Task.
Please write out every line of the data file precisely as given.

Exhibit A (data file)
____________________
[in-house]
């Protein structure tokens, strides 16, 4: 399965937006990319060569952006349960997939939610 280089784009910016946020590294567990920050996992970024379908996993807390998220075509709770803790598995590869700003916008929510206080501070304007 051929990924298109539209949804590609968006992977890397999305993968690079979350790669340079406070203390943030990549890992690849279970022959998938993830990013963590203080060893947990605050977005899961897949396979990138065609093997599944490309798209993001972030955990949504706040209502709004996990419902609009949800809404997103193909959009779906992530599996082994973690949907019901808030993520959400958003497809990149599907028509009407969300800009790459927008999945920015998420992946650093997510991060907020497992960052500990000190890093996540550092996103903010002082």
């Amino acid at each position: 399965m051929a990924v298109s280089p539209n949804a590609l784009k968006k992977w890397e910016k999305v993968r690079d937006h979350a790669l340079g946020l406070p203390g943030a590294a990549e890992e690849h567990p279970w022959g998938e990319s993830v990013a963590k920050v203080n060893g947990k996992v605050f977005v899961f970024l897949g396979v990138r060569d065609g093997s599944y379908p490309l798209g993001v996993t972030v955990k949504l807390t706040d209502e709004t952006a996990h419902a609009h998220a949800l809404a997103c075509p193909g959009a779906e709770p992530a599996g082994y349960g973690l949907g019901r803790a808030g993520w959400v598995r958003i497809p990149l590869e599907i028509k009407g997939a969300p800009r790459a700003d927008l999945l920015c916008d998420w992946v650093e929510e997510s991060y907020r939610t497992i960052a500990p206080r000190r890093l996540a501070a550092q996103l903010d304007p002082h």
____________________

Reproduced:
[in-house]
């Protein structure tokens, strides 16, 4: 399965937006990319060569952006349960997939939610 280089784009910016946020590294567990920050996992970024379908996993807390998220075509709770803790598995590869700003916008929510206080501070304007 051929990924298109539209949804590609968006992977890397999305993968690079979350790669340079406070203390943030990549890992690849279970022959998938993830990013963590203080060893947990605050977005899961897949396979990138065609093997599944490309798209993001972030955990949504706040209502709004996990419902609009949800809404997103193909959009779906992530599996082994973690949907019901808030993520959400958003497809990149599907028509009407969300800009790459927008999945920015998420992946650093997510991060907020497992960052500990000190890093996540550092996103903010002082």
């Amino acid at each position: 399965m051929a990924v298109s280089p539209n949804a590609l784009k968006k992977w890397e910016k999305v993968r690079d937006h979350a790669l340079g946020l406070p203390g943030a590294a990549e890992e690849h567990p279970w022959g998938e990319s993830v990013a963590k920050v203080n060893g947990k996992v605050f977005v899961f970024l897949g396979v990138r060569d065609g093997s599944y379908p490309l798209g993001v996993t972030v955990k949504l807390t706040d209502e709004t952006a996990h419902a609009h998220a949800l809404a997103c075509p193909g959009a779906e709770p992530a599996g082994y349960g973690l949907g019901r803790a808030g993520w959400v598995r958003i497809p990149l590869e599907i028509k009407g997939a969300p800009r790459a700003d927008l999945l920015c916008d998420w992946v650093e929510e997510s991060y907020r939610t497992i960052a500990p206080r000190r890093l996540a501070a550092q996103l903010d304007p002082h």